Dave Gregory joined XTC in 1979. He is a musician of many talents, but he loves playing guitar above all else. He modestly refers to himself as the band's "side man" because he doesn't write songs. However, his creativity has had an undeniable impact on XTC. When his knack for musical embellishment is added to the songwriting skills of Andy Partridge and Colin Moulding (guitarist and bassist, respectively), the result is an invigorating and melodic blend that earns enthusiastic praise from critics, fellow musicians, and a devoted throng of fans.
In spite of this, XTC has yet to make it "big" in the commercial sense. But then again, this band is a remarkable exception to the pop music norm. For one thing, XTC hasn't toured in 12 years. Also, these musicians are less concerned with making record companies happy than with making themselves happy; they take whatever time they need making albums that meet their own rigorous standards.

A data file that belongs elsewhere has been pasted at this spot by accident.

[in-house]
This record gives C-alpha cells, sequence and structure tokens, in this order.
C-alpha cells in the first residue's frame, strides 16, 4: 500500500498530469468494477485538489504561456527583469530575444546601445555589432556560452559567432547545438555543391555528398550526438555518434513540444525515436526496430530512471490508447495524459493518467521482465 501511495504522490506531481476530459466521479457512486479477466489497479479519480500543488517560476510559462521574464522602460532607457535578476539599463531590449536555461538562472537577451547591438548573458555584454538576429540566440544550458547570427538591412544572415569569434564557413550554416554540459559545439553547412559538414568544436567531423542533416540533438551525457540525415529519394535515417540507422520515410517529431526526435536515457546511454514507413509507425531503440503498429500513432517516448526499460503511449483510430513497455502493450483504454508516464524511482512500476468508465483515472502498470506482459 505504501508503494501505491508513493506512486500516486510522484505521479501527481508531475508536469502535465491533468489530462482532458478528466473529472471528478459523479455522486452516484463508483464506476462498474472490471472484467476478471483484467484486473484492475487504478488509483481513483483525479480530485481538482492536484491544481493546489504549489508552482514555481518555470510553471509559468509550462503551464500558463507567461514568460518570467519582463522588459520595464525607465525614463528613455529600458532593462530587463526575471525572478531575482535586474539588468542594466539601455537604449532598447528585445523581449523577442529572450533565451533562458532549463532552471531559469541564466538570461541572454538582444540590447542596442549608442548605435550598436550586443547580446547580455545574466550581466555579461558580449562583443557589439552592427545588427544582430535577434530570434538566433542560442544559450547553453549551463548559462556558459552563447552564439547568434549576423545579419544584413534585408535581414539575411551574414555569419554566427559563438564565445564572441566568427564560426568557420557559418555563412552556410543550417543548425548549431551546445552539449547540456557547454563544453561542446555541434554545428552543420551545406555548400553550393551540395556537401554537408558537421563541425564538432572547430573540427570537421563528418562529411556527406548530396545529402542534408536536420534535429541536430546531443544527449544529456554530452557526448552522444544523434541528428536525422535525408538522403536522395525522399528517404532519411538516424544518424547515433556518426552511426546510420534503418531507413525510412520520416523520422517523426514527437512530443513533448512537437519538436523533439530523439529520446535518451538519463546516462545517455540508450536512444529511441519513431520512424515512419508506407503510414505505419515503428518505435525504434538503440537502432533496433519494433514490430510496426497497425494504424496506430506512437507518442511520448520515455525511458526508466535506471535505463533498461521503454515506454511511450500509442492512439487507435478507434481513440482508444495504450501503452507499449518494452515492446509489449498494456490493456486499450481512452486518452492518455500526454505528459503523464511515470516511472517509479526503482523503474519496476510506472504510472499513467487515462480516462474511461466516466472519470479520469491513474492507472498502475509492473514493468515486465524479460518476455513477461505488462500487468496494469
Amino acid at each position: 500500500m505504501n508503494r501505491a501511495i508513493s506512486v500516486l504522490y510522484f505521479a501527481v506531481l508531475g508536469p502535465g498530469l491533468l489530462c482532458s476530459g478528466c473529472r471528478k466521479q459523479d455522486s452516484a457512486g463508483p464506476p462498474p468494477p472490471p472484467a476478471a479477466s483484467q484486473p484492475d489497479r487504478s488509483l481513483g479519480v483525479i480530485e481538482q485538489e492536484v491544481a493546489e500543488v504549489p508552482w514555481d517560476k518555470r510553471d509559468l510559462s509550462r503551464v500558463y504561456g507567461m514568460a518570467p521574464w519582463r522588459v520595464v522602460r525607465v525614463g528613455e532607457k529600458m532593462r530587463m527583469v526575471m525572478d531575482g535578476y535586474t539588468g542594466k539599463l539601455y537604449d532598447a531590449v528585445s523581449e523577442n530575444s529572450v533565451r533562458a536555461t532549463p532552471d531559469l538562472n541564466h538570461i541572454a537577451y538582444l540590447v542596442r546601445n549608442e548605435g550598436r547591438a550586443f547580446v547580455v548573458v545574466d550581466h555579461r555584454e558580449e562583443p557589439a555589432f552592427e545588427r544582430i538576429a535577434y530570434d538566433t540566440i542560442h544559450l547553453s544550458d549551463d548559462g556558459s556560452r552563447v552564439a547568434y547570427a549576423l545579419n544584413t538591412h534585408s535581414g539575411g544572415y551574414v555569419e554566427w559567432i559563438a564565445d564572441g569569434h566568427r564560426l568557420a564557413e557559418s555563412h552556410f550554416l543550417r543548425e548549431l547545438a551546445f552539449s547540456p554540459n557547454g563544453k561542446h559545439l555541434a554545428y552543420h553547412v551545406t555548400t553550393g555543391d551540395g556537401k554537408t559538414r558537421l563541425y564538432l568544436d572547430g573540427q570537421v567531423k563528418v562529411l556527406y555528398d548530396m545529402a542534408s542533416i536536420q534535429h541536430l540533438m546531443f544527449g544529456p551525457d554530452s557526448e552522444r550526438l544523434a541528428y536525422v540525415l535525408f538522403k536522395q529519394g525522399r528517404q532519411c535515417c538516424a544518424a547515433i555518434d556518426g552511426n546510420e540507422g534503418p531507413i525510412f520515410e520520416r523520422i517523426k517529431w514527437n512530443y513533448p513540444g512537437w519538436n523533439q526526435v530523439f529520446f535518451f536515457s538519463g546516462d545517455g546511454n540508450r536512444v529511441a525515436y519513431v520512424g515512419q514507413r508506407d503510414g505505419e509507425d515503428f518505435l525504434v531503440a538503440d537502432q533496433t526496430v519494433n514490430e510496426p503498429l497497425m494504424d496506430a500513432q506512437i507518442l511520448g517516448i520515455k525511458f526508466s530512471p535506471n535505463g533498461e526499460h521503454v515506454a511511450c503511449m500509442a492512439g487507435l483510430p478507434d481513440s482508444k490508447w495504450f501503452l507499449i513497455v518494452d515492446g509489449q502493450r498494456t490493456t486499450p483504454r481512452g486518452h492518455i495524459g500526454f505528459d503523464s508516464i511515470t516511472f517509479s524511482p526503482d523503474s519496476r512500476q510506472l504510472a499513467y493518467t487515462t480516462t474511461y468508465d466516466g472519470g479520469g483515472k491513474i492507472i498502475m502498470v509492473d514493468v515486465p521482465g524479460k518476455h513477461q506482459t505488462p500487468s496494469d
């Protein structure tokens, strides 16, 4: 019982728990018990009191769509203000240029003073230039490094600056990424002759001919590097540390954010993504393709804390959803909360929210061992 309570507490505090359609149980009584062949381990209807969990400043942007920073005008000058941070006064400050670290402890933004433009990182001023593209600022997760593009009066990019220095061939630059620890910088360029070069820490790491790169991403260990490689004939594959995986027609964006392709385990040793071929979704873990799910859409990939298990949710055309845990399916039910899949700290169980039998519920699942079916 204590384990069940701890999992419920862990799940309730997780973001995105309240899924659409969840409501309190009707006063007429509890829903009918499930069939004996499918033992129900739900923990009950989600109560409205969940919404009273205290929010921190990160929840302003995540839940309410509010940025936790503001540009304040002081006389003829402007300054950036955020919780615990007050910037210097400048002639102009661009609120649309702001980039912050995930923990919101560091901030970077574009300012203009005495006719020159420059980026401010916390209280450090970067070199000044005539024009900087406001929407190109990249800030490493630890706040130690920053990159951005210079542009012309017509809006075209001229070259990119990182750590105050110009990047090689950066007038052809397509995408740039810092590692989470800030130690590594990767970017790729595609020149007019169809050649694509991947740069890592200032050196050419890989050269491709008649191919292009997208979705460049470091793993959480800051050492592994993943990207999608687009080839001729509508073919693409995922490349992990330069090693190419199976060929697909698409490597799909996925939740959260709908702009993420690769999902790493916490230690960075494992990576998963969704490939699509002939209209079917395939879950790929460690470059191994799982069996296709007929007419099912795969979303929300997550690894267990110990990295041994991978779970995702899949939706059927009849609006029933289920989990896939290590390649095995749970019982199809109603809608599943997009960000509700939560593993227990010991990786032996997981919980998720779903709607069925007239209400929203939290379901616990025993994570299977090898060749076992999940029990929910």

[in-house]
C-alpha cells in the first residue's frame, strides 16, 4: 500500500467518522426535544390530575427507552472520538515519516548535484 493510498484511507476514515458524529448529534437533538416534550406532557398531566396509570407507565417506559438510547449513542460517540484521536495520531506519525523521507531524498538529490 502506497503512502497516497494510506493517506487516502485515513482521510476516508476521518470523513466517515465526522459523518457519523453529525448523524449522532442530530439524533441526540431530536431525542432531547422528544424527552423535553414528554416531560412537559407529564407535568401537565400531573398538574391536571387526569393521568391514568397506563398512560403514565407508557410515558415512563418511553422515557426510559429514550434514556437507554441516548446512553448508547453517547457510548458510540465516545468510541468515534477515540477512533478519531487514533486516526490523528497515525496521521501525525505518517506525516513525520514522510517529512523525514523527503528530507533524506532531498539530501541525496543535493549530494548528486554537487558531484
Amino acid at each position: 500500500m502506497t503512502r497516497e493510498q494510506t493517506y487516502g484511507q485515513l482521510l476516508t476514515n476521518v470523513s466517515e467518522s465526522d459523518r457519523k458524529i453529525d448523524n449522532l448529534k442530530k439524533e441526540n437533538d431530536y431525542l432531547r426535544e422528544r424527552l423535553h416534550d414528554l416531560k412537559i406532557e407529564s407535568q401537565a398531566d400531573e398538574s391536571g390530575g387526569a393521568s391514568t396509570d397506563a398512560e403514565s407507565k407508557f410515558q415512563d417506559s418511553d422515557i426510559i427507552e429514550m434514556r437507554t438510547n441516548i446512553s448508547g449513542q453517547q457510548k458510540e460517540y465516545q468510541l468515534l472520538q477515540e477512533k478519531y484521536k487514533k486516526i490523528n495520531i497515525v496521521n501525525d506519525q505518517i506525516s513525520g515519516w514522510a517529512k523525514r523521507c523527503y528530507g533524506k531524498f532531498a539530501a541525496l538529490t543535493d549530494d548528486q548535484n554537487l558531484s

Their latest album, Nonsuch, has songs that offer a variety of musings, from sobering commentary on the Persian Gulf War ("War Dance") to a bright tribute to a daughter on her rocking horse ("Holly Up On Poppy"). Perhaps this band has too much heart, soul, and brains to be a mass-market commodity. To them, if finding fame and fortune means compromising their creative freedom, it simply isn't worth it.
Dave Gregory has found that the real rewards are in the work itself. "It's always such interesting and challenging material," he says. "It's never boring. I really get excited when the new demos start coming out."